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Discussion in 'The Garage' started by fullmetalscooter, Dec 18, 2010.
Anyone ever make winter motorcycle tire chains for thier bikes? Post a picture please and some info.
we use those quite regularly
now the "Winter-Rider Tipps in German; a bit down the page you find a picture series of how to build a chain yourself; maybe some software can help with the german
asphaltmueller Those are awesome. Way better than the one we've made from old drive chains and cable.
Here is one way. http://www.advrider.com/forums/showthread.php?t=418653&highlight=snow+chains
I saw these on Kijiji in Alberta. $375.00. That's pretty tall coin if you ask me.
I really like the simplicity of making those, so I stopped at the hardware store on the way home from work and bought some supplies to try it out.
After about 10 minutes, I had this:
I didn't rivet the strap to the cam buckle, I just used safety pins to mock it up. To do it like Allgo did, you would need 8 sets of this for each wheel. I made this one for the rear, however, if I was making a whole set, I would probably shorten the chain portion. In the picture, the chain is about 8", but that leaves some of the chain on the sidewall, which probably isn't necessary. For the record, this was on a D606.
Here is a breakdown of what I (would) have into 1/8 of a set.
(1) cam buckle- $1.49ea.
(1.25") 1" nylon webbing- $.29 per foot
(2) D-Rings -$.50 ea.
(6") twisted 3/8'' chain - $2.29 per foot
So, about 4 bucks per "chain"
However, this setup isn't using the vbar snow chain, this is just regular chain. I don't think the regular chain would be very helpful on my rear, though, since the chain sits lower in the tire than the knobs.
It would also be nice if the cam buckles would fit between my spokes, but they don't very well, so they would have to be offset more on the side of the rim. This probably wouldn't be too big of a deal, since with the chains, one would be riding at slow speed and you could balance them out by having 4 favoring one side and 4 favoring the other.
The regular twisted chain that I have, may work ok on my front, since it does stick out slightly more than the knobs.
For the chain, I did find this set of ATV vbar snow chains for 20$ shipped, which seems pretty reasonable, if they will stick out beyond the knobs enough to catch.
Check above out
<iframe width="420" height="315" src="http://www.youtube.com/embed/0m-PmbIRRDw" frameborder="0" allowfullscreen></iframe>
Old timers used to wind 1/2 manilla rope around their Model A wheels, eventually circling the entire wheel/tire . . . .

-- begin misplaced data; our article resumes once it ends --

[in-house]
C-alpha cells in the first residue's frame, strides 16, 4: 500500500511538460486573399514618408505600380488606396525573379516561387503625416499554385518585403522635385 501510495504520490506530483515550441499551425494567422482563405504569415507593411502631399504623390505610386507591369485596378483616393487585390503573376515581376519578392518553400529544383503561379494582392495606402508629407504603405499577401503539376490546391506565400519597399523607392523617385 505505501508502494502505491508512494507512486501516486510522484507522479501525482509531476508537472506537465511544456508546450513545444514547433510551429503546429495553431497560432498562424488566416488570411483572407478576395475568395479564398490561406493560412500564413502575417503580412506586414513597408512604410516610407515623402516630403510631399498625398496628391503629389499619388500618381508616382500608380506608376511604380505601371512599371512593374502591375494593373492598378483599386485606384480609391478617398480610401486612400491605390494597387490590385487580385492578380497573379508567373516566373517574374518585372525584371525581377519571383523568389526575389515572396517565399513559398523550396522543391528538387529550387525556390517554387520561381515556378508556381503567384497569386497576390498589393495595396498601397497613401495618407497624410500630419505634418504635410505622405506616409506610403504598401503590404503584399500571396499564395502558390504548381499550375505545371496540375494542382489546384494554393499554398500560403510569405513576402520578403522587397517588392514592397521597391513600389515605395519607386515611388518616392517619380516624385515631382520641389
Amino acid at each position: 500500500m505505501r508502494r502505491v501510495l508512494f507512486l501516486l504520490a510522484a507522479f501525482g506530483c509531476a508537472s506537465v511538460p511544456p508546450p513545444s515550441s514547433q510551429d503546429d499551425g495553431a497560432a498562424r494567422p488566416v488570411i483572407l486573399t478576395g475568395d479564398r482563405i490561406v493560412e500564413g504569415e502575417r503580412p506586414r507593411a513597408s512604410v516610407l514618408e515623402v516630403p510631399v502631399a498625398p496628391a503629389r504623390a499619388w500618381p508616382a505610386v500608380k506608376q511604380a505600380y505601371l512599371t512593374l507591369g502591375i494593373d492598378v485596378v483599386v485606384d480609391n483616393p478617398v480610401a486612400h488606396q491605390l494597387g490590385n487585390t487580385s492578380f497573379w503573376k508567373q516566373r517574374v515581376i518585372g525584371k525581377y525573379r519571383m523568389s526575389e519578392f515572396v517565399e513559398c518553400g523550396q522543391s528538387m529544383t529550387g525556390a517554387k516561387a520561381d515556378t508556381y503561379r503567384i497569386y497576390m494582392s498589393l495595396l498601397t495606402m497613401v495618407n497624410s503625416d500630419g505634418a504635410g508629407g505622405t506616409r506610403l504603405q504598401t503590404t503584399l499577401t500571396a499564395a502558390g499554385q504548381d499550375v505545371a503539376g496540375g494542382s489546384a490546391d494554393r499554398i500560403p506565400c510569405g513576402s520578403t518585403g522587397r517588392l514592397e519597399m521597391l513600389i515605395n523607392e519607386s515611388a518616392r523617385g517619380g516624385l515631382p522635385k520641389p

it worked well, and would self-uninstall when dry pavement was hit ;-}
I would mainly like mine to help with traction so I could ride snow covered single track and possibly play on the ice.
3/4 of the way down the page.
on the center picture,i think it is an BMW GS,where do you find these snow chain?
they looked no1 for me.
You can buy bigger twisted link chain. You can also find used chains with V bar cross links off of craigslist used for cheap. Though right now is the "HOT" season for used tire chains.
Mikesova - those D rings look weak, as they aren't welded on the flat side where the ends meet. Are you confident that they won't pull open? A tire chain flung off while moving could be dangerous, especially if into your drive chain.
I got about 75% of the way through making a set out of old car chains last winter... then it never snowed (WA) and I never got to try them. Then this summer I moved to MI and figured I should finish them, only to find out it's illegal in MI to use chains OR studded tires, as if there's any possible way to do MORE damage to the bullshit that passes as "roads" here
So as of now, I've got a front and 1/2 a rear chain sitting in a case in the garage. Guess that's one more welding project to add to the list of shit-to-do this long cold winter!
Grip studs, just select your size and be done with it.
Very expensive, and now your tires are snow-only. If you want to swap between regular tires and snow, you will now have to either change your tires, or have an extra set of wheels. If you ride in the snow a LOT, they're obviously the best option, and outperform chains by a LONG shot. However, for 99% of riders, it doesn't make all that much sense.
The original poster did not state what the bikes use was. If it is off pavement only, then there is no reason he can't run the big studs. Grip studs also make small car like studs that should be ok on pavement. The studs screw in AND out, so they could be removed. I used to live in the mountains of Colorado where running studded tires on the street for 6 months of the year would have been fine.